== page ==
One of the most exciting possibilities for future solar energy technology is that of solar cells that can be sprayed or printed on to surfaces like the windows of skyscrapers, the roofs of sports utility vehicles, or the walls of houses. And the expectation is that such technology would be far cheaper than today’s silicon-based solar panels.
Such technology does not exist today, but many researchers in universities and companies around the world are hopeful about perovskite solar cells that may have the potential to be a practical spray-on solar technology.
Perovskites, which are materials defined by a characteristic crystalline structure, can be used to harvest light to make electricity and they can in principle be mixed into liquid solutions and deposited onto a range of structures. Researchers have been demonstrating photovoltaic devices with perovskites for about a decade. In 2012, the first perovskite solar cell with an efficiency over 10% was demonstrated. More recently, perovskite cells have exceeded 20% efficiency in the lab, making them competitive with today’s commercial solar cells.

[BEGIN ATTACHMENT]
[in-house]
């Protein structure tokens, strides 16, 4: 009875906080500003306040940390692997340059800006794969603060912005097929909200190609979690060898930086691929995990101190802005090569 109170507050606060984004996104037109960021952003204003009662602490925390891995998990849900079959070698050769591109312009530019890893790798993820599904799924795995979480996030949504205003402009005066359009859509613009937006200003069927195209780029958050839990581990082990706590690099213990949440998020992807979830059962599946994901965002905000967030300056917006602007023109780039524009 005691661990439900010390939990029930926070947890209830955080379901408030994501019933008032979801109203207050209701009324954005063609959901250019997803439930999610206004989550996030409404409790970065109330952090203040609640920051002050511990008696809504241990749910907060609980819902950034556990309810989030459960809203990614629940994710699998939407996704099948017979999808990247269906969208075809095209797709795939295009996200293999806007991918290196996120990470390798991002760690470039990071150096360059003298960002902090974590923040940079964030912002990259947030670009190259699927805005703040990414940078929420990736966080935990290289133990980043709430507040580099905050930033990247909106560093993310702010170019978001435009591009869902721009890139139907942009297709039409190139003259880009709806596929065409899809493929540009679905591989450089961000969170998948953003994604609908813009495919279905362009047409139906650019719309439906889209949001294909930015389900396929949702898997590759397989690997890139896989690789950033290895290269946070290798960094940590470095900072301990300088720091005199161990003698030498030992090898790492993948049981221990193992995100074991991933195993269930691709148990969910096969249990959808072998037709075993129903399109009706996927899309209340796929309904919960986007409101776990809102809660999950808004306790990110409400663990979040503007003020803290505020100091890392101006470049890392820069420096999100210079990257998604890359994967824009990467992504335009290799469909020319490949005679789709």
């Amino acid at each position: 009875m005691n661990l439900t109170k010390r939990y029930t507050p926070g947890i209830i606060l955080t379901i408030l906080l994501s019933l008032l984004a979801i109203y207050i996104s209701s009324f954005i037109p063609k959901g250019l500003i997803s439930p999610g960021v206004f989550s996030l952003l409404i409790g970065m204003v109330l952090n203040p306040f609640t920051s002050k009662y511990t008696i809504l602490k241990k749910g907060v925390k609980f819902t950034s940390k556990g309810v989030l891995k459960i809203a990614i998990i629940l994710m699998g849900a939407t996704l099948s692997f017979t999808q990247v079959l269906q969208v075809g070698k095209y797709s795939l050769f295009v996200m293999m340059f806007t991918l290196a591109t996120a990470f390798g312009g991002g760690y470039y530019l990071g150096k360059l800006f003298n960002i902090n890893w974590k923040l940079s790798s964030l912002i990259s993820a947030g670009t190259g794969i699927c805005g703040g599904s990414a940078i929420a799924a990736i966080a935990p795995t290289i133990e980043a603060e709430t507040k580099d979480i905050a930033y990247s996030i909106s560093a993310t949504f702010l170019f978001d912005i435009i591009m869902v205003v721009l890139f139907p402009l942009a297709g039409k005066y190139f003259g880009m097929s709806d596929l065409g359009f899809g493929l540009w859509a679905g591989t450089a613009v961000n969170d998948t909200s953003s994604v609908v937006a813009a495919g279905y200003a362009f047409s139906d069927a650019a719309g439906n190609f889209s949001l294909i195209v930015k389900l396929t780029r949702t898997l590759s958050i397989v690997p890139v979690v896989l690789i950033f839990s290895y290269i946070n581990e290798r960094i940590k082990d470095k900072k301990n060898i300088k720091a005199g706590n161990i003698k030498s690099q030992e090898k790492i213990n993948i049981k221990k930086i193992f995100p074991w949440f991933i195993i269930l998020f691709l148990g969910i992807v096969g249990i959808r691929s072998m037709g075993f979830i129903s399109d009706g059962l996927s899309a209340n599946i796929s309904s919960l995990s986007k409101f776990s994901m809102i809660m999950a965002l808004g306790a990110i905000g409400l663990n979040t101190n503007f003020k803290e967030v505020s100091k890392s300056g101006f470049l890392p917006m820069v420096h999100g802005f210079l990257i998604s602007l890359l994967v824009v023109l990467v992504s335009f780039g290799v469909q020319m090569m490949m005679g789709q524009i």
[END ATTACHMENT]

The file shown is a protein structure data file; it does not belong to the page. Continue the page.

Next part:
The challenges that remain are to figure out how to make the materials stable over long periods of use outdoors and to develop methods for evenly coating them on large surfaces. Current perovskite solar cells tend to degrade over time. Some experts caution that it might takes five or more years to solve these problems or they may not get solved at all. On the other hand, one British company aims to have a thin-film perovskite solar cell commercially available by the end of next year.
Global shipments of solar products reached $42 billion last year. If spray-on solar technology becomes a commercial reality, the sky is the limit.
Photo, posted April 10, 2009, courtesy of Flickr.